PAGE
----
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Onshore wind industry contributes over £799m

Thomas Sinclair

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Renewable energy generation: Carno Wind Farm (Pic: Oliver Dixon)

Renewable energy generation: Carno Wind Farm (Pic: Oliver Dixon)

WALES gains over £799 million of economic benefit from its local onshore wind industry, according to new figures released by RenewableUK. Of that, benefits to the value of £33 million go directly into the local community as a result of installed onshore wind capacity in the area.

Wales has an excellent natural resource and 559 megawatts (MW) of installed onshore wind. The region will receive a substantial £799 million in economic benefit from the installed onshore wind farms over their lifetime. This represents environmental benefits of 541,992 tonnes of CO2 reduced per year due to onshore wind installed in Wales alone.

Mid Wales has the highest installed onshore wind capacity in Wales, at just under 300MW. The next highest area is South Wales with 176MW of onshore wind capacity installed.

There are a number of firms active in the area ranging from independent onshore developers to component manufacturers and companies providing steels for wind turbines, including West Coast Energy, Jones Brothers, Prysmian and Dulas Ltd.

The figures form part of a report, undertaken by BiGGAR Economics for RenewableUK, which shows that the economic benefits of developing onshore wind are strongly felt across the UK, with the onshore wind industry generating a total £906 million in gross value added (GVA) revenue to the UK economy in 2014 alone. Since the beginning of 2012, GVA has risen by £358 million (up 65%) – revealing the increasing contribution that the onshore wind industry and its supply chain makes to the UK economy.

The largest percentage of local spend comes at the operations and maintenance stage with 42% of the value of contracts (compared to 29% in 2011) being spent in the local area. On a wider level, almost half of the total spend is retained in the region in which a wind farm is located (48%), with this highest at the development stage (59%) and operation and maintenance (58%).

For businesses, investors and other regional stakeholders looking to find out more about the economic impact onshore wind has in their area, RenewableUK has created factsheets outlining the findings for each region: http://www.renewableuk.com/en/ publications/index.cfm.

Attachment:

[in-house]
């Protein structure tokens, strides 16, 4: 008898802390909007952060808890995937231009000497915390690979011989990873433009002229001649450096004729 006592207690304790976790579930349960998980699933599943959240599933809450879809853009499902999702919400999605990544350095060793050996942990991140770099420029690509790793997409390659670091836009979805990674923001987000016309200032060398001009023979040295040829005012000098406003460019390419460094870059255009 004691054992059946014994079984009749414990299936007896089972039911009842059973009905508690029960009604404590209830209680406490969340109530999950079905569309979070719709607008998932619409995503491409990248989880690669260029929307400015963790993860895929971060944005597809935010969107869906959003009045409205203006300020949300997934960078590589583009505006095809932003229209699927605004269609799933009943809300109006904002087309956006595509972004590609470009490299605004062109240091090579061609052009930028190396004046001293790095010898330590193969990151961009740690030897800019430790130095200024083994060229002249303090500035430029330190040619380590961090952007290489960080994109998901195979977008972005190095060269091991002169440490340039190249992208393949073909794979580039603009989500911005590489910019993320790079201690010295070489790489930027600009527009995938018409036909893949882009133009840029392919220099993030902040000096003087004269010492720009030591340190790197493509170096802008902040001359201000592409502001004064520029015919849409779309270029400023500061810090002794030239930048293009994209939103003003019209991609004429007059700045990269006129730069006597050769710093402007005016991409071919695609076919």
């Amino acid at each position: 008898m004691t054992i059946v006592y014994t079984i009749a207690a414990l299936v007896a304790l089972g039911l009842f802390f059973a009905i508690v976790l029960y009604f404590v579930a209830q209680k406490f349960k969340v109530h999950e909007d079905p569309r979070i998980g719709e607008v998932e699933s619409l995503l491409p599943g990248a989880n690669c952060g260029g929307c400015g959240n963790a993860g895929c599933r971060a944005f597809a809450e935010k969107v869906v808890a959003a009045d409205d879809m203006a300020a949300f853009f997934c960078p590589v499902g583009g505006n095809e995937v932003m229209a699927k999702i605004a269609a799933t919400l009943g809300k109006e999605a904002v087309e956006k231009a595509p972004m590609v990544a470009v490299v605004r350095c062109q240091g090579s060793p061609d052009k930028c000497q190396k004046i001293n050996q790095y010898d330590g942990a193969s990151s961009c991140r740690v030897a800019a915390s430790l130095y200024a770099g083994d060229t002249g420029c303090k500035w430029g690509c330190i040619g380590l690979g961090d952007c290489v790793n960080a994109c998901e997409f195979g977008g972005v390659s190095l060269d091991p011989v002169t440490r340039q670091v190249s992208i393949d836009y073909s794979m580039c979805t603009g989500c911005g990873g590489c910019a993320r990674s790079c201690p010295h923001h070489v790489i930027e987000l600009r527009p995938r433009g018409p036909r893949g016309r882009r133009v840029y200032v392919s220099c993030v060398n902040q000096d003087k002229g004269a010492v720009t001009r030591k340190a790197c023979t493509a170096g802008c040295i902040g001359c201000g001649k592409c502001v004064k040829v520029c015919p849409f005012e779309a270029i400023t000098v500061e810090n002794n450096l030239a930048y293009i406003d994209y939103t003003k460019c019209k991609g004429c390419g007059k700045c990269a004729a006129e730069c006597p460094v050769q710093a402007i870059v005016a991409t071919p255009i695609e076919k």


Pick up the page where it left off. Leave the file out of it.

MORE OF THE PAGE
Dale Hart, Managing Director of Welsh developer Pennant Walters said: “We are committed to maximising and promoting local supply chain and employment opportunities and, on average, 27% of the economic benefits of onshore wind are enjoyed in the local authority area around each project. It’s also gratifying to see the report show that local level of content has increased in each stage of wind farm development between 2011 and 2014, reflecting our industry’s commitment to ensure benefits are spent locally.”

RenewableUK’s Chief Executive, Maria McCaffery, said, “The British onshore wind energy industry is adding £906 million a year to the national economy, so the benefits to the UK are clear to see. This report also shows that onshore wind really does bring benefits to the UK – with £7 in every £10 spent on projects invested in the UK. Onshore wind powers local economies, bringing £199 million of investment into local areas where communities host wind farms, and creating jobs across the supply chain. The industry is helping to propel Britain to a brighter, cleaner future – onshore wind is already the lowest cost of all low carbon options, with potential to be the least cost form of electricity within the next five years.

Yet onshore wind farms are under threat from misguided Tory and UKIP policies aimed at stifling their development, despite being the rational economic choice and having consistently high levels of public support.”

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Four charged with conspiracy to supply class A drugs

Carli Newell

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FOUR people have been arrested and charged as part of an investigation into an organised crime gang supplying class A drugs from London to Aberystwyth, Llanelli and Swansea.

Dyfed-Powys Police, with support from The Met Police, carried out warrants at four addresses on July 21, resulting in four arrests.

Mohammed Osman, aged 23, Yonis Mohammed, aged 20, Salman Mohamoud, aged 23 – all from Islington – and Amy Simmons, aged 21, from Dulwich were charged with a total of 12 offences:

  • Mohammed Osman: Two counts of conspiring to supply class A drug heroin, and two counts of conspiring to supply class A drug crack cocaine,
  • Yonis Mohammed: Two counts of conspiring to supply class A drug heroin, and two counts of conspiring to supply class A drug crack cocaine.
  • Salman Mohamoud: Conspiring to supply class A drug heroin, and conspiring to supply class A drug crack cocaine
  • Amy Simmons: Conspiring to supply class A drug heroin, and conspiring to supply class A drug crack cocaine.

All four appeared at Llanelli Magistrates’ Court on Friday, July 23, where they were remanded in custody. They are due to appear at Swansea Crown Court for their next hearing on August 20.

The investigation is being carried out by the Ceredigion Serious and Organised Crime Team, Aberystwyth CID and the Operation Orochi command of the Met Police.